In 1536, the dissolution of Tintern Abbey would have had a negative, effect on the area and those dependent on it for work shelter and sustenance. Thirty years later, in the reign of Elizabeth I, the Angidy Valley location offered a site with a local experienced workforce, (metalworking), pre-existing water-powered mill structures, ample fuel, raw materials, minerals and transportation links. An ideal location for the establishment of a company set up to improve ironworking using waterpower and charcoal-fired furnaces.
In 1566, in an effort to make Britain less reliant on foreign sources for armour and munitions, Elizabeth I granted Letters Patent to erect 'batterys' at Tintern for working Iron; to The Company of Mineral and Battery Works, (Macdonald, M, B, 1961). -The battery in this context refers to a water-powered array of hammers for crushing mineral or shaping hot iron, and not the modern electric power storage devices; although, it is an interesting coincidence.- A little later, experimentation in iron wire production for carding combs required by the burgeoning wool industry would later lead to 3 wire works being built to deal with the demand. The 'secret medieval tunnel': was part of the middle wire works, see Parr & Tuckers' 1821 schematic plan taken from the 1763 Aram survey.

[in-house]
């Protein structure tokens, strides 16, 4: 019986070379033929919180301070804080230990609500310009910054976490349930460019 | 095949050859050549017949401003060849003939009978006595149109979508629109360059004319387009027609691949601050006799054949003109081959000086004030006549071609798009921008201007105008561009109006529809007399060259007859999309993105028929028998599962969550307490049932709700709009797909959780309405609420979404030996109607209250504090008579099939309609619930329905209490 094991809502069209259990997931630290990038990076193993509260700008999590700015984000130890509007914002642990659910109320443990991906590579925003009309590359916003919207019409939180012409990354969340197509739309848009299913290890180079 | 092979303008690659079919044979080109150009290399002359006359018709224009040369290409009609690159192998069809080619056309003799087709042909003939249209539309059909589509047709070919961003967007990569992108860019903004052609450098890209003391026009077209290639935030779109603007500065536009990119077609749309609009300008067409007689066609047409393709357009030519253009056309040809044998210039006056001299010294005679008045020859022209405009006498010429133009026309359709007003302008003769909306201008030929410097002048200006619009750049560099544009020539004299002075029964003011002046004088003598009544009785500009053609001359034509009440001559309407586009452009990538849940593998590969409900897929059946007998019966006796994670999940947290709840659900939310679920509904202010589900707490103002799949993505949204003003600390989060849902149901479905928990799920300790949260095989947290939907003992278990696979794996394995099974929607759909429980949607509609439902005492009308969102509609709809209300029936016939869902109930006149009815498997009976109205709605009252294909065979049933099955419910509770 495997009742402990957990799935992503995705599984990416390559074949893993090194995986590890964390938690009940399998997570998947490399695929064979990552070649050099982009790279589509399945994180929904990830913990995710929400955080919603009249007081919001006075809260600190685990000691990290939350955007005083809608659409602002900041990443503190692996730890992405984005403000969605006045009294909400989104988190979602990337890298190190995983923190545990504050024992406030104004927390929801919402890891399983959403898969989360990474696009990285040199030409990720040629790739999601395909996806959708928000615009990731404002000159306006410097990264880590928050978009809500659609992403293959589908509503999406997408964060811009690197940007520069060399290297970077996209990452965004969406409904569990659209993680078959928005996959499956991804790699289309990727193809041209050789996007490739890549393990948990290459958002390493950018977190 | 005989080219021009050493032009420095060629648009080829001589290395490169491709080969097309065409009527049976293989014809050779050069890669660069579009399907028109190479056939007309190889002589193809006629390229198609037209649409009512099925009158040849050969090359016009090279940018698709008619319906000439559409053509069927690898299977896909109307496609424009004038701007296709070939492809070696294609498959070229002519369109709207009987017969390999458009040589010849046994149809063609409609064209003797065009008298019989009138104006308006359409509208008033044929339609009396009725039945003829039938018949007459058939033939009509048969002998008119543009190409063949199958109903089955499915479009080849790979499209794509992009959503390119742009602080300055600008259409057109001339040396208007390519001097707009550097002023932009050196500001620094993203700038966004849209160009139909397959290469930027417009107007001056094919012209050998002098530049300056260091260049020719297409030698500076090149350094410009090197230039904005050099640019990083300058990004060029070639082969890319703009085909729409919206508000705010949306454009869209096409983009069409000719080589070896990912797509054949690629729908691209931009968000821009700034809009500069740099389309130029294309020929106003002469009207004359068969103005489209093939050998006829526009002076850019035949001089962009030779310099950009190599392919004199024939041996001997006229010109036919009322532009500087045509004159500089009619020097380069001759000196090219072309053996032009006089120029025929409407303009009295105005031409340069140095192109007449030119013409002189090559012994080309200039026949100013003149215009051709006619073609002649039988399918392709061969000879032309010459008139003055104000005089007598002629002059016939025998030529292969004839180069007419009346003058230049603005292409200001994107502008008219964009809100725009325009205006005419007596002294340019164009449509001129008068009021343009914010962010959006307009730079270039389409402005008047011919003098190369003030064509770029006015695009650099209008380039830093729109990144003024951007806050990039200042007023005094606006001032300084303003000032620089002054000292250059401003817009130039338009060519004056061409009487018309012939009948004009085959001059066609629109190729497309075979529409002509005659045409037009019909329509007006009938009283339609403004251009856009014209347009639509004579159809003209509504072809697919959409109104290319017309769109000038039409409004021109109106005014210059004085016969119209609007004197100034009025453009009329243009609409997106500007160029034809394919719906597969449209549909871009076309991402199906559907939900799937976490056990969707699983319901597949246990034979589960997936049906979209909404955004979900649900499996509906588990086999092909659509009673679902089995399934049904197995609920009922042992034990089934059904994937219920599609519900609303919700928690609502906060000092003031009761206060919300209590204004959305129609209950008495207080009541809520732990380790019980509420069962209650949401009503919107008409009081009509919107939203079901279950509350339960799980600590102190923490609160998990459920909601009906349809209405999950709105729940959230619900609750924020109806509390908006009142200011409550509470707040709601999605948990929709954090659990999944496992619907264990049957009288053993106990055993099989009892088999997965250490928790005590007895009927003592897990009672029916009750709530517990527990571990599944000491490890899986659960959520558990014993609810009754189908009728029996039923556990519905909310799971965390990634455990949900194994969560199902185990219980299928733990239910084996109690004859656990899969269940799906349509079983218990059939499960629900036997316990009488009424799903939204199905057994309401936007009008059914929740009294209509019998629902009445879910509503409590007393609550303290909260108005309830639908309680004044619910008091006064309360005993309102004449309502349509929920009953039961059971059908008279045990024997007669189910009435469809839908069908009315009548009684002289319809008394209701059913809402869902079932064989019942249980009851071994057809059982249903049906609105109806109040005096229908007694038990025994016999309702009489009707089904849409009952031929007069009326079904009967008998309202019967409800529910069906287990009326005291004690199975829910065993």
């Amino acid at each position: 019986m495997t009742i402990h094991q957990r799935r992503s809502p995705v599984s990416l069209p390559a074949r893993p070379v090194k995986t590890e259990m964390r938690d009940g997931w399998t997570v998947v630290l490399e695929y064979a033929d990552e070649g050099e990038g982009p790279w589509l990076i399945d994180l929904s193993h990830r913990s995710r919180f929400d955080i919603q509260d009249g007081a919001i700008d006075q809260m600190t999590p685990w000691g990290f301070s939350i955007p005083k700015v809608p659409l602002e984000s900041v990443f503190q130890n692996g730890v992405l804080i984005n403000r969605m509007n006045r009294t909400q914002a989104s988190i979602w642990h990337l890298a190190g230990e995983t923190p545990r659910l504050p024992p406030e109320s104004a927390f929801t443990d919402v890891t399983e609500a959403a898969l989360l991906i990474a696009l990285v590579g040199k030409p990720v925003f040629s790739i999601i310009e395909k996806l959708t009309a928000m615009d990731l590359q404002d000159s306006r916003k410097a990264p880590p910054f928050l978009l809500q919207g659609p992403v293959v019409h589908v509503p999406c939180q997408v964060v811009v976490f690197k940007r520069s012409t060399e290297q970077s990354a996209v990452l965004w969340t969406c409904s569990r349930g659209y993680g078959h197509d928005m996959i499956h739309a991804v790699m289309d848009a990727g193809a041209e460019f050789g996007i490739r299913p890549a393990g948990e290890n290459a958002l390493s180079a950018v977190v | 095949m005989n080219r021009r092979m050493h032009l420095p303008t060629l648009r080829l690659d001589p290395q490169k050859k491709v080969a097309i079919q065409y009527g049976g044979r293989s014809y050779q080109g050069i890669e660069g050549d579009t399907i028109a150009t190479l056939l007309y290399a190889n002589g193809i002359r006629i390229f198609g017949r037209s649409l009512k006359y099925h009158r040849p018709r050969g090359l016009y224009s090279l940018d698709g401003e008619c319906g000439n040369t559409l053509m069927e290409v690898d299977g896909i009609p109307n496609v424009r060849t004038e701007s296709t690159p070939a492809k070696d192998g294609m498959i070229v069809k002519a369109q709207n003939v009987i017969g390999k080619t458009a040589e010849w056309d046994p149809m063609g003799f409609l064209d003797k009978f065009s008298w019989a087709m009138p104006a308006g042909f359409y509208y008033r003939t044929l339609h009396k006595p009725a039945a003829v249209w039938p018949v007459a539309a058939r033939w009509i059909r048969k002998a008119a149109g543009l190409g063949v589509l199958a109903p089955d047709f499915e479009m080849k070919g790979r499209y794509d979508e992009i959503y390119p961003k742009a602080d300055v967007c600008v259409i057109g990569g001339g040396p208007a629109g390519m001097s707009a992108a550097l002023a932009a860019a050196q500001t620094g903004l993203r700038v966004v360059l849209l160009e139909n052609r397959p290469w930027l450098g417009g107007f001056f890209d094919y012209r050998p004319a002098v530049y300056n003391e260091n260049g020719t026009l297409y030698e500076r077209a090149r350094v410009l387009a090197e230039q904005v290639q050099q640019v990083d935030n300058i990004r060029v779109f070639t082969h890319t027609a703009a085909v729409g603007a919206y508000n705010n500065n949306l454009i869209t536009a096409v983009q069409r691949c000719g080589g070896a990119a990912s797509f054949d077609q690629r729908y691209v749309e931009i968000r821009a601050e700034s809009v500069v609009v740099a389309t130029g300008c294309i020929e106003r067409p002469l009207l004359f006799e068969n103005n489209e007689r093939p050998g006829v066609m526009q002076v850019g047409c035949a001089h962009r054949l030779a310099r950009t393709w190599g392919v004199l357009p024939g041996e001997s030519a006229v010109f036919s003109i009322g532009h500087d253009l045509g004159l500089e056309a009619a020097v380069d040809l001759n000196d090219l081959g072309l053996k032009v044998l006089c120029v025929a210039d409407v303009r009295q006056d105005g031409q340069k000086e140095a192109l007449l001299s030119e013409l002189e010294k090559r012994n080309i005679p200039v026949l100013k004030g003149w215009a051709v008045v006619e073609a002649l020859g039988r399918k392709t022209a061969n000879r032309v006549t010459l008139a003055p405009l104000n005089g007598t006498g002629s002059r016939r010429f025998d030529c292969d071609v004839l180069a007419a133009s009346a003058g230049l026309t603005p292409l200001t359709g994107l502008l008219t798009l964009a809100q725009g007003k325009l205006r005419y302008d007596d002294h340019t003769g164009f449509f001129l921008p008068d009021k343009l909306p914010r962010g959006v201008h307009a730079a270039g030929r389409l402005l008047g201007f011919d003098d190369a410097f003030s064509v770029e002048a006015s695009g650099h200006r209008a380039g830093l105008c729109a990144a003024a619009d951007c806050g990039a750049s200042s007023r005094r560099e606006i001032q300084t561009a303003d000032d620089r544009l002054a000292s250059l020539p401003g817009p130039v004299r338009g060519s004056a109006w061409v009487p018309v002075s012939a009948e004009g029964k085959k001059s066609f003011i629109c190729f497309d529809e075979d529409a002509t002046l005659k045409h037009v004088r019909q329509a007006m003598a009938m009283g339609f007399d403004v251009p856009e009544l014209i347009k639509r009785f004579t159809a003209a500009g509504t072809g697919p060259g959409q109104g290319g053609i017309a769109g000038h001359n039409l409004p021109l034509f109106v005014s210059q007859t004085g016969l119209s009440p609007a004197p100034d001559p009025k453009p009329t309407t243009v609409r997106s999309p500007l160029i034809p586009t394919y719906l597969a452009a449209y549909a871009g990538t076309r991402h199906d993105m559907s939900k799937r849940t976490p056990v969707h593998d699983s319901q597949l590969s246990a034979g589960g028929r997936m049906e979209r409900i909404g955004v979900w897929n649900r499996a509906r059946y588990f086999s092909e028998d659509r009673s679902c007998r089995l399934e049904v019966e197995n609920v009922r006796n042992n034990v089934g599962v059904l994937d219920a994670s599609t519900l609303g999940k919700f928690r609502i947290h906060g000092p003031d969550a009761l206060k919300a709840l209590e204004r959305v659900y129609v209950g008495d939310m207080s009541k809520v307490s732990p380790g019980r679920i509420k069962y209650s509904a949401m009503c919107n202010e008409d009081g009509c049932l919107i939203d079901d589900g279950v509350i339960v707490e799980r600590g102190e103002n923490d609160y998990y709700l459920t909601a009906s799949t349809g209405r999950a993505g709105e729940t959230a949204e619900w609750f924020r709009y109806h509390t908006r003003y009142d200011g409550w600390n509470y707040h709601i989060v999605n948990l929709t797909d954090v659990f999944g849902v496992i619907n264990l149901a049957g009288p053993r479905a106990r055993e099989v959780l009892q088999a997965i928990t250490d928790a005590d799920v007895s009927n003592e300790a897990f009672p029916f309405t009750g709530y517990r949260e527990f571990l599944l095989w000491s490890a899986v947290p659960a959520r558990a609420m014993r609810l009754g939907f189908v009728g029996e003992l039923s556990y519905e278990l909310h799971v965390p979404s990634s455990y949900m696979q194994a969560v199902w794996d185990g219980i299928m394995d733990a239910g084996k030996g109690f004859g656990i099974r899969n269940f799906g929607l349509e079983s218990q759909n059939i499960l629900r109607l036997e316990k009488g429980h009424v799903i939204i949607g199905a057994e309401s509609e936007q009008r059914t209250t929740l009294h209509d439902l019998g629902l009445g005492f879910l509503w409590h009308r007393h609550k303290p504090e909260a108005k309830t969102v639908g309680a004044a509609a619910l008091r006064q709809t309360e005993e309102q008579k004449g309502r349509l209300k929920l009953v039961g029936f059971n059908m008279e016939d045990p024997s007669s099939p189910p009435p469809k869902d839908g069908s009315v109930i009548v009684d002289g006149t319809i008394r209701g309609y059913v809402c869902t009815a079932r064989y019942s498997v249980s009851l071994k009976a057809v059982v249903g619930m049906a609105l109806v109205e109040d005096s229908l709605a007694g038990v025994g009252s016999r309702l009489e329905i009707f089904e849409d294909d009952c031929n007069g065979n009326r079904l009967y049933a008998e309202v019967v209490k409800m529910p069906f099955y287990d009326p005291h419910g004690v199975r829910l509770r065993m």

I discovered a section of the Middle wireworks water management system, close to the 'secret tunnel' in 2012, APAC. Ltd WB/CCT/12.
To summarise: 1566 is not the medieval period, and the wireworks to which the 'secret tunnel' belong were recorded on a 1763 survey, (ARAM, J., 1763), and later lease surveys and ordnance survey maps until 1886.
I have spoken with the owners of the associated site I manage, and we decided to offer a more rational explanation of the new discovery based on known facts; consequently, we have to break the story of the actual discoveries, on-going at Tintern, as their context provides archaeological comparisons. All the fully illustrated APAC. Ltd reports mentioned in this account can be accessed online from Scribd or requested from Royal Commission on Ancient and Historical Monuments Wales (RCAHMW), Glamorgan Gwent Archaeological Trust Historical Environmental Record (GGAT) HER, or Gwent Archives.
None of the structures described, except for the Scheduled Monument, Tintern Furnace Site, are open to public access and all excavated structures to date have been recorded and backfilled for preservation.